Report: Demographic Changes Will Impact SD City Council District Elections
Demographic Changes Will Impact San Diego City Council District Elections, Future Policymaking
SAN DIEGO – Demographic changes and neighborhood-level concerns are likely to impact San Diego City Council District elections and future policymaking at City Hall. Those are the major findings of a new study published today by the National University System Institute for Policy Research (NUSIPR).
On August 25, 2011, the City of San Diego Redistricting Commission adopted new boundary lines for City Council Districts, while also adding a ninth Council seat. NUSIPR used GIS and database software to analyze demographic and government data available from the City of San Diego, SANDAG, and the United States Census Bureau.
NUISPR’s research suggested four key findings:
- There are wide demographic differences between the Districts. From the number of families, to senior citizens, to military veterans, Council Districts differ greatly. If “all politics is local,” candidates competing in District-based elections are more likely to find electoral success if they understand the unique demographic profile of their constituents and their concerns.
- Though San Diego is becoming more diverse, its Caucasian population remains a dominant electoral factor. While the number of Caucasian residents shrank over the past decade, and reflect less than half of the citywide population, they remain a large majority of the electorate. It is unlikely that issues involving race and ethnicity will significantly increase in importance at City Hall.
- San Diego’s aging population will become an increasingly important constituency. The overall senior population outpaced citywide growth over the past decade. As this trend is projected to continue for the next few decades, senior issues will increasingly take center stage at City Hall.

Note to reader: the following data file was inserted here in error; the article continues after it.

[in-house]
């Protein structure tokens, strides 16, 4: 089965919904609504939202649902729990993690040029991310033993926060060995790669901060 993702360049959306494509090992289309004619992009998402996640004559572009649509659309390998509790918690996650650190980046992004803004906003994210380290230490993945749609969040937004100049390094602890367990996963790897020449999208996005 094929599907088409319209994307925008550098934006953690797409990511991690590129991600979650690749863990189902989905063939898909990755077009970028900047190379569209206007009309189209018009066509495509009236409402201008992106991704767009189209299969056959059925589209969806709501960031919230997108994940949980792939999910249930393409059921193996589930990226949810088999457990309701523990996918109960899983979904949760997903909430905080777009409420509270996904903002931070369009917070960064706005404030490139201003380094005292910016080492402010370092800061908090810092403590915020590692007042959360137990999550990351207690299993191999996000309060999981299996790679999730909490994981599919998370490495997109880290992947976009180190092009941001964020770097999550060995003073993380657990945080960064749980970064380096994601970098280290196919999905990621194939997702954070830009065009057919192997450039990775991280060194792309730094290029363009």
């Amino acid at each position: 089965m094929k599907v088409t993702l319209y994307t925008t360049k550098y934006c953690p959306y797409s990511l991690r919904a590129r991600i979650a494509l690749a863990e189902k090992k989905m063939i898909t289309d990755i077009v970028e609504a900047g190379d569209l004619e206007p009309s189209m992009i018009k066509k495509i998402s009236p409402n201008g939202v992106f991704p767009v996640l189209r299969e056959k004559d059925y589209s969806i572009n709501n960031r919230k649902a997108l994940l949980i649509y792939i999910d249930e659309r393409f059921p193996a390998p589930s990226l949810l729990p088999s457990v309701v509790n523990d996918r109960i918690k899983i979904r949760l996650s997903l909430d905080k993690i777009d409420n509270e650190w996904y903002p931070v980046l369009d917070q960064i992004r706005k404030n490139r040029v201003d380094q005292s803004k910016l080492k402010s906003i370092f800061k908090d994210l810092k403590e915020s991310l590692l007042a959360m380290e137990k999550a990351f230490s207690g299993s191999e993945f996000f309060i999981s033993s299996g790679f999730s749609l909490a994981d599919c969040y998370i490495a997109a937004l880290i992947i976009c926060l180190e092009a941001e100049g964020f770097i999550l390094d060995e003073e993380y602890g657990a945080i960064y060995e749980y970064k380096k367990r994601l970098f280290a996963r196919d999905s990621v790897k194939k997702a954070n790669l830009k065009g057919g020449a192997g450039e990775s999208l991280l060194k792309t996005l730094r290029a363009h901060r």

- Children in San Diego have unequal access to parks, libraries and recreation centers. Districts with larger populations of children under 18 years of age generally have fewer city facilities and less park acreage per child than Districts with smaller numbers of adolescents. While cuts to popular city programs have been commonplace, elected officials must consider new solutions to provide San Diego youth equal access to neighborhood facilities.
“Understanding how San Diego is changing is key to good policymaking, and a successful political campaign,” remarked the report’s author Vince Vasquez, Senior Policy Analyst at NUSIPR. “No matter who wins on Election Day, City Hall must prepare to address new issues that will require long-term planning and consensus-building.”
The full version of the City Council District study can be found at the NUSIPR website here.
About the National University System Institute for Policy Research
Based in San Diego, the National University System Institute for Policy Research, (NUSIPR) is a non-partisan organization that formulates and promotes high quality economic, policy, and public opinion research so as to improve the quality of life enjoyed by the region’s citizens.